Serial Digital Interface (SDI) refers to a family of video interfaces standardized by SMPTE. It is a standard in the broadcast Industry for digital video transmission over coaxial cable. For example, ITU-R BT.656 and SMPTE 259M define digital video interfaces used for broadcast-grade video. A related standard, known as high-definition serial digital interface (HD-SDI), is standardized in SMPTE 292M; this provides a nominal data rate of 1.485 Gbit/s.
The most common data speed is 270 megabits per second (Mbps). However, speeds of up to 540 Mbps are theoretically possible. Standard 75-ohm cable is used. This is the same type of coaxial cable used in most home television (TV) installations.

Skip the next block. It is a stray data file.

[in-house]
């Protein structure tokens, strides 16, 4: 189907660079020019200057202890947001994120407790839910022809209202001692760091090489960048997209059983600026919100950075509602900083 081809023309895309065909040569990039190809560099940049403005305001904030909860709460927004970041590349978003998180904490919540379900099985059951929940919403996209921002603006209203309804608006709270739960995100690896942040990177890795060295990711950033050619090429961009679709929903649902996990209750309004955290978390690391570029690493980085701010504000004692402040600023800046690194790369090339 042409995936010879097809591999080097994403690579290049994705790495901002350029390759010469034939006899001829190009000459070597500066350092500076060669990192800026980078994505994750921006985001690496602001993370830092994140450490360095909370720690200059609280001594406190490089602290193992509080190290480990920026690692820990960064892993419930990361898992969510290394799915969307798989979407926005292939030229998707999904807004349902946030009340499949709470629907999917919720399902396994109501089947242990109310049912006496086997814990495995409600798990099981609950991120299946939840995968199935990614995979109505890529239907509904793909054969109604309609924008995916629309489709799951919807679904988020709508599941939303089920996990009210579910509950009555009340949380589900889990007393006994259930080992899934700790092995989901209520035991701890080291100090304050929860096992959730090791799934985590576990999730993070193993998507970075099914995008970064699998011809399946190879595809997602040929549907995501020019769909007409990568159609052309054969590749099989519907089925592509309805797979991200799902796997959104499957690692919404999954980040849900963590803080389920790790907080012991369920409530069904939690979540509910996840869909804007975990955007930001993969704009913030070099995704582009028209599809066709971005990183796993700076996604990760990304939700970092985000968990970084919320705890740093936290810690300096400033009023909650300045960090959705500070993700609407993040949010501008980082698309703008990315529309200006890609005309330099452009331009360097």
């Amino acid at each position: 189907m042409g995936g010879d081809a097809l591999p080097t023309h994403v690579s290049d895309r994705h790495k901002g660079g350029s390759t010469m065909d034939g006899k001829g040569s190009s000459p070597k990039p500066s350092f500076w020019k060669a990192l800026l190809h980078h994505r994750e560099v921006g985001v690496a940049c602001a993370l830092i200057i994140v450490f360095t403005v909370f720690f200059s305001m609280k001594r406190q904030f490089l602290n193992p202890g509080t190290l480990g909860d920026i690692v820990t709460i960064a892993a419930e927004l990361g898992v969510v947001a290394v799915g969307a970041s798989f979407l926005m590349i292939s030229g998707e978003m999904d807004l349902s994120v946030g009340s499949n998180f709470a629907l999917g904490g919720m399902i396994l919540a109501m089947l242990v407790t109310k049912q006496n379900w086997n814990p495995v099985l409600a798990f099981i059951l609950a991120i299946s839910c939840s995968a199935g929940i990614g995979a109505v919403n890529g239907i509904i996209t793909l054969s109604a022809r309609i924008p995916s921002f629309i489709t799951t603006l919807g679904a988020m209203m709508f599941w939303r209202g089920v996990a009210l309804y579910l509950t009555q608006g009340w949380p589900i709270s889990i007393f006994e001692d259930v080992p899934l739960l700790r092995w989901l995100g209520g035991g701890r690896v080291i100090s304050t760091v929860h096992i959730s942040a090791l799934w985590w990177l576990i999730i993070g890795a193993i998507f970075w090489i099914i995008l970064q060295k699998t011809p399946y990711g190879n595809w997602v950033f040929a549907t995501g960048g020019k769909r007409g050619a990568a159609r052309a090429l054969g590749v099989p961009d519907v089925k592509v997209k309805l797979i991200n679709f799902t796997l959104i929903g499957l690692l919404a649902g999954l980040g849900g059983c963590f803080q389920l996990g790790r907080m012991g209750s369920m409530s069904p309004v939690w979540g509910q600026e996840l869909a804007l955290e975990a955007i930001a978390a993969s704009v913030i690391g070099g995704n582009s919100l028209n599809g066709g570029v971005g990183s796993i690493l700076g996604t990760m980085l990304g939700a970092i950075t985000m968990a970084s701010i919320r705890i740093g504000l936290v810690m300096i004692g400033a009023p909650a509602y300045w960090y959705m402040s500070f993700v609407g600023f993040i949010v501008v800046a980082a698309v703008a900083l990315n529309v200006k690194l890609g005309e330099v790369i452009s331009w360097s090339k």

The SDI standard uses data words that are 8 or 10 bits in length. Signals are uncompressed and are self-synchronizing between the source (transmitter) and destination (receiver). Most errors caused by noise or interference can be detected, and the lost data recovered by means of a specialized code called the Hamming code. A signal in SDI can contain up to four independent digital audio signals along with the video signal.